- Open Access
SAMMD: Staphylococcus aureus Microarray Meta-Database
BMC Genomics volume 8, Article number: 351 (2007)
Staphylococcus aureus is an important human pathogen, causing a wide variety of diseases ranging from superficial skin infections to severe life threatening infections. S. aureus is one of the leading causes of nosocomial infections. Its ability to resist multiple antibiotics poses a growing public health problem. In order to understand the mechanism of pathogenesis of S. aureus, several global expression profiles have been developed. These transcriptional profiles included regulatory mutants of S. aureus and growth of wild type under different growth conditions. The abundance of these profiles has generated a large amount of data without a uniform annotation system to comprehensively examine them. We report the development of the Staphylococcus aureus Microarray meta-database (SAMMD) which includes data from all the published transcriptional profiles. SAMMD is a web-accessible database that helps users to perform a variety of analysis against and within the existing transcriptional profiles.
SAMMD is hosted and available at http://www.bioinformatics.org/sammd/. Currently there are over 9500 entries for regulated genes, from 67 microarray experiments. SAMMD will help staphylococcal scientists to analyze their expression data and understand it at global level. It will also allow scientists to compare and contrast their transcriptome to that of the other published transcriptomes.
Staphylococcus aureus is an important human pathogen, causing diseases ranging from superficial skin infections to severe life threatening infections. S. aureus is the foremost cause of nosocomial infections. S. aureus is also posing serious threats because of its ability to acquire multiple antibiotic resistances. Microarray studies enable the analysis of the pathogens response at a global level. There have been several studies carried out on the global expression profiles of S. aureus in response to different effectors like vancomycin , mild acid , stress  etc. There are also several transcriptional profiles of regulatory genes like sigB , sarA , mgrA  etc. To date there are about 30 published journal articles that contain about 67 microarray experiments in S. aureus. The use of this large amount of expression data is limited by the fact that it is not located in a centralized source. In addition, those data that have been deposited in the public databases are difficult to use for direct comparisons to data generated by researchers. We have addressed this issue by building a Staphylococcus aureus microarray meta-database (SAMMD) which contains all the published microarray data generated for S. aureus. SAMMD is a web accessible database that allows users to mine for information about a single or several genes. SAMMD can also be used to compare a whole transcriptome to published data.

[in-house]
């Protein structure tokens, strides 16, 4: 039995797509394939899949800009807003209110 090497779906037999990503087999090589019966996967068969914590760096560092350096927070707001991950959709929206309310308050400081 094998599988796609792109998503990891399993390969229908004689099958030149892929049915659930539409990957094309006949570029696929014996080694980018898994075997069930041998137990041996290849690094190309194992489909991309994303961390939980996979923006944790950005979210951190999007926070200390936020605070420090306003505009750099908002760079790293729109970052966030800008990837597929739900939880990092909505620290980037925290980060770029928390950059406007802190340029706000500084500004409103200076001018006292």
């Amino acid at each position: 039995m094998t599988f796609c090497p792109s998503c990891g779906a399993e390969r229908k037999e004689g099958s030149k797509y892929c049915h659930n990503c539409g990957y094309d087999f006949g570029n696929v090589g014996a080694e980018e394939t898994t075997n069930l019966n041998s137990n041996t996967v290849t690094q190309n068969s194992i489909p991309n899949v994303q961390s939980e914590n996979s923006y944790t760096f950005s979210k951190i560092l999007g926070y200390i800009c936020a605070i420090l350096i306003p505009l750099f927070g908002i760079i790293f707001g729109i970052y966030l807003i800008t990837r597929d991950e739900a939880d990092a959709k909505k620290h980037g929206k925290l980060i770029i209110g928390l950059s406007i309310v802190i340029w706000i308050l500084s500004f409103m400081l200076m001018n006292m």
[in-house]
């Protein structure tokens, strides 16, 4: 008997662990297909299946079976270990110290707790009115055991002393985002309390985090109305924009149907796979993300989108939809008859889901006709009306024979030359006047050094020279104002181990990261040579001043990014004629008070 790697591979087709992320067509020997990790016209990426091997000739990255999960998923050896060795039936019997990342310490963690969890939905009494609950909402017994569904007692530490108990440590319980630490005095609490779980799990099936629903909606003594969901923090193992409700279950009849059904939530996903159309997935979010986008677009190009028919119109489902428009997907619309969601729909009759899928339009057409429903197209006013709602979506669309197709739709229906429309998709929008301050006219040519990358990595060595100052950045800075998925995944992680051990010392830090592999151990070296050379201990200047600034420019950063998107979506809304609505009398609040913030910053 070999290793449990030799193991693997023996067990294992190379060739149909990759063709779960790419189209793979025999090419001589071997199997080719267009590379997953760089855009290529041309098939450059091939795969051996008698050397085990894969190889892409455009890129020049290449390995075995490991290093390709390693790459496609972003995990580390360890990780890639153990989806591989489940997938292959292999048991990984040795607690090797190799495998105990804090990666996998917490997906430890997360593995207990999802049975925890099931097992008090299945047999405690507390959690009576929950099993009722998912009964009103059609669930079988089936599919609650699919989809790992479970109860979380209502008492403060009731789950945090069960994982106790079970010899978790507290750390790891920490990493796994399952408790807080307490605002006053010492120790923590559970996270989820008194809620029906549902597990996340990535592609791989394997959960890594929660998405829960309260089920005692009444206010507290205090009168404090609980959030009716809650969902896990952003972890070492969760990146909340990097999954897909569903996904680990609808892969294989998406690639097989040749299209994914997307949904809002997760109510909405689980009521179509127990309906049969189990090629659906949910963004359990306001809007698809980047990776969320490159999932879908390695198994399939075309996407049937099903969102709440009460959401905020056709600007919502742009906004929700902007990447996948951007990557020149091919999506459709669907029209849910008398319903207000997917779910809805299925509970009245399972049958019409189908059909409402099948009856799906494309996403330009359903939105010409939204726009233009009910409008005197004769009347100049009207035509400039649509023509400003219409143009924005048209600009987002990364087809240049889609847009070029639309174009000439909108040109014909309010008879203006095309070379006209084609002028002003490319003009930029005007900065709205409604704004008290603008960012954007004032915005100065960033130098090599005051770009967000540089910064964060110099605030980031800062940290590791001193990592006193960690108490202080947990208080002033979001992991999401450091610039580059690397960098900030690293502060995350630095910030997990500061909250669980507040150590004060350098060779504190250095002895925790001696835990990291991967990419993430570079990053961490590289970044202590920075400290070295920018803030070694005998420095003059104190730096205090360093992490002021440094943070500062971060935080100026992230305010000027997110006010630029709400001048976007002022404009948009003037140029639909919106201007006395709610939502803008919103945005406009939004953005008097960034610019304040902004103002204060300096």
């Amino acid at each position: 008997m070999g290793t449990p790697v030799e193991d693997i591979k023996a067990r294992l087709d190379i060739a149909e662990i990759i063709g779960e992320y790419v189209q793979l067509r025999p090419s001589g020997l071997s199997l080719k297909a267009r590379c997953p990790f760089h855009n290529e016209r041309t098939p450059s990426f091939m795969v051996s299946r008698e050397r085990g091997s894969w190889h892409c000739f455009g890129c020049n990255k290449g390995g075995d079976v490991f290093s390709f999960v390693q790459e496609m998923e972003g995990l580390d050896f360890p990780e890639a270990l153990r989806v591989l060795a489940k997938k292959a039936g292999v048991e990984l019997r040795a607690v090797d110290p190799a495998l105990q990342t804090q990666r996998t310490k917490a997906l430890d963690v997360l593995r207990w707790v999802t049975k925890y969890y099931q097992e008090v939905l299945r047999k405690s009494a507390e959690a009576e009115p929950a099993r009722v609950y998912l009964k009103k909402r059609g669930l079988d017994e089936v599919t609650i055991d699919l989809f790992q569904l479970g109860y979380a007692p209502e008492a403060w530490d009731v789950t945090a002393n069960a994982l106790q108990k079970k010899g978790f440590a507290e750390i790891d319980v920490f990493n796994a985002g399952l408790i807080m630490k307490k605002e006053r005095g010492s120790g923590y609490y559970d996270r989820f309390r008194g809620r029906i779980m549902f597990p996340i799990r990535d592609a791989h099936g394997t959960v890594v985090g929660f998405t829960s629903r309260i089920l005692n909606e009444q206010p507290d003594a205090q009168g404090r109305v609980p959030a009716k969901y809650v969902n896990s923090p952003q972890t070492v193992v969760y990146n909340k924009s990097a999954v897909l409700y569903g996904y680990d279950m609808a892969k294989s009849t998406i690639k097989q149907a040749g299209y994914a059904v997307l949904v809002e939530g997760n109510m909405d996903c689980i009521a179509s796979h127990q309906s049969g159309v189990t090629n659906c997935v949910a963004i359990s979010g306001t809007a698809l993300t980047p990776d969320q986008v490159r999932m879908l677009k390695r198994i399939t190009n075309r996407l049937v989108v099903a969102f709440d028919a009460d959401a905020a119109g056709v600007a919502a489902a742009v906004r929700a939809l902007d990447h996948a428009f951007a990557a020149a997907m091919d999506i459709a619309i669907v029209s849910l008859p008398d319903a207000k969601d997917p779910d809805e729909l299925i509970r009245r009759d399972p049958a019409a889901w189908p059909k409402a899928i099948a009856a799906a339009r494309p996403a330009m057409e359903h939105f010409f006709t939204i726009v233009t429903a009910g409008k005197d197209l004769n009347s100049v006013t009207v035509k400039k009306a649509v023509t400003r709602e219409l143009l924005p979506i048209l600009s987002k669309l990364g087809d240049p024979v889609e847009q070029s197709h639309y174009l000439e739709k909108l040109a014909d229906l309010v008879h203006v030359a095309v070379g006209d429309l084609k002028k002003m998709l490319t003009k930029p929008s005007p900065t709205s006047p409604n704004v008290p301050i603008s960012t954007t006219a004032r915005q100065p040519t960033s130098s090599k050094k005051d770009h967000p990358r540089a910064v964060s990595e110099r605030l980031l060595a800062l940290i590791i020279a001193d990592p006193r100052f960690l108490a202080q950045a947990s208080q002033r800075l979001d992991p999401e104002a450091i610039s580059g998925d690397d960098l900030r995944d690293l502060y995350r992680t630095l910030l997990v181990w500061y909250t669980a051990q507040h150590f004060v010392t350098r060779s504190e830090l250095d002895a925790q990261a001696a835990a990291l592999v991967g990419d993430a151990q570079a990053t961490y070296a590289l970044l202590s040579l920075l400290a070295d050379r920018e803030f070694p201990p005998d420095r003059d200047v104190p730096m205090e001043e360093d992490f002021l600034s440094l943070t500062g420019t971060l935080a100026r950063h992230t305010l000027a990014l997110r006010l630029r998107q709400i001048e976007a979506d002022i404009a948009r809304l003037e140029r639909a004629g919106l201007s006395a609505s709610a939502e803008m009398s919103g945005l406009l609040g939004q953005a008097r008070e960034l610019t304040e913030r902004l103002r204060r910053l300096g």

Need for the database
Databases are increasingly useful in biology as huge amount of data is generated by high throughput techniques such as Microarray technology. Computational tools are essential to analyse the vast mines of archived data and generate biological information. Scientists are encouraged to deposit published data in public databases such as the National Centre for Biotechnology Information – Gene Expression Omnibus (NCBI-GEO)  or European Bioinformatics Institute (EBI) Array Express , or Stanford Microarray Database (SMD) . To date, most groups however, have not complied resulting in a large amount of published DNA microarray data that is inaccessible for further analysis by other scientists. This makes it difficult to manipulate data or make comparisons with other experiments.
Even when raw data is available online, the lack of computational tools and expertise as well as the difference in platforms used to generate the data makes difficult to take full advantage of these resources. SAMMD addresses these issues by providing a central location for S. aureus microarray data. SAMMD was designed to allow users to quickly and easily mine the vast and growing collection of S. aureus transcriptomic data across different platforms. The search functions in SAMMD allow in depth analysis for the expression of one or collections of genes. SAMMD is a valuable tool for understanding the molecular mechanisms of pathogenesis in S. aureus.
Forerunners and competitors
SAMMD is the first database that contains all the transcriptomic data for S. aureus. Databases devoted to other organisms have been developed. For instance, The Saccharomyces Genome Database (SGD)  is devoted to the yeast, Saccharomyces cerevisiae. SGD is a comprehensive genome database, which also contains information about several yeast Microarray experiments. Two other similar databases are devoted to E. coli gene expression , and to the human microarray data (LOLA) .